31 January 2012

'History is in a hurry. It moves like a woman...'

The NPR news program All Things Considered has a new feature: Each month it will take on a "poet-in-residence" for a day. The poet will shadow workers, attend news meetings, become familiar with the stories of the day and how they come to be stories on air. Then, the poet will write a poem using that day's news as a prompt.

January news poet Tracy K. Smith was moved by the story of Nigerians fleeing violence in the north of their country, which she heard about at the morning news meeting. She told All Things Considered's Melissa Block that news events are often "things I am thinking about and wrestling with and trying to understand better." And what better way to do that than to write about them?

Smith had to write her poem "in a hurry," not unlike how writers write to timed prompts in my workshops. But she had the "luxury" of an entire day! Her poem written in a a hurry begins: 

     History is in a hurry. It moves like a woman
     Corralling her children onto a crowded bus.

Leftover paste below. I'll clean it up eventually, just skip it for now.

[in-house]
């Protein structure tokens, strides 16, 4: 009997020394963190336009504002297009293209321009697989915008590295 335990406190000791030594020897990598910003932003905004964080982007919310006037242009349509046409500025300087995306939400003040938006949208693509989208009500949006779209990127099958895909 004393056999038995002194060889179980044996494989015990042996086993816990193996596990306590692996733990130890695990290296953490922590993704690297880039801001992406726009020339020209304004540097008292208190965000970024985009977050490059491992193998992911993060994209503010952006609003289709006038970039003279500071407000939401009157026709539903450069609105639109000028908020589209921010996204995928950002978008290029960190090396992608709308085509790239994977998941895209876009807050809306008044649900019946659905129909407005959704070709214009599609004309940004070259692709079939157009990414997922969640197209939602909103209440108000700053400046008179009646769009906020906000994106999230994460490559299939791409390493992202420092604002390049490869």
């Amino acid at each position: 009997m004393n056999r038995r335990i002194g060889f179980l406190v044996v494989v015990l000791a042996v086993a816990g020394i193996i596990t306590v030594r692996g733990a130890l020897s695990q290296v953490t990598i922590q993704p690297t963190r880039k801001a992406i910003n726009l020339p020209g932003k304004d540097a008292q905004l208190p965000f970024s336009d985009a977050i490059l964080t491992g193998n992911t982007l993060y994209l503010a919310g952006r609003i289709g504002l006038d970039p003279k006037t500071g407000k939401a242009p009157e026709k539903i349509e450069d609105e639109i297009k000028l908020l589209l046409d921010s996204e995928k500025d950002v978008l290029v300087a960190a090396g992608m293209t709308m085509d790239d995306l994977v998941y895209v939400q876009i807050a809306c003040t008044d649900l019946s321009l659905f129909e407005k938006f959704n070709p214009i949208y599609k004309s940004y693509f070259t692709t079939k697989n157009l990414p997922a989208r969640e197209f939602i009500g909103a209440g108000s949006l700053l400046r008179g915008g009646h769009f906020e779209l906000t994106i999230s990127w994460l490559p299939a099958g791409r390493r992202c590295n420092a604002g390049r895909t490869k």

Smith discusses her writing process with reporter Melissa Block. To read and/or listen to the interview and to read Smith's entire poem and hear her read it, click here.

Any day the glare of the empty page gets to you, try checking out your favorite news source. Scan the headlines from that day or the day before, read the stories that seem to reach out to you. Give yourself some time for ideas to dance around in your head, couple and rise to the surface. Then write whatever stirs your feelings the most. Free write at first, giving your thoughts free reign. There's plenty of time to edit later. You'll write your way into that place all on your own.

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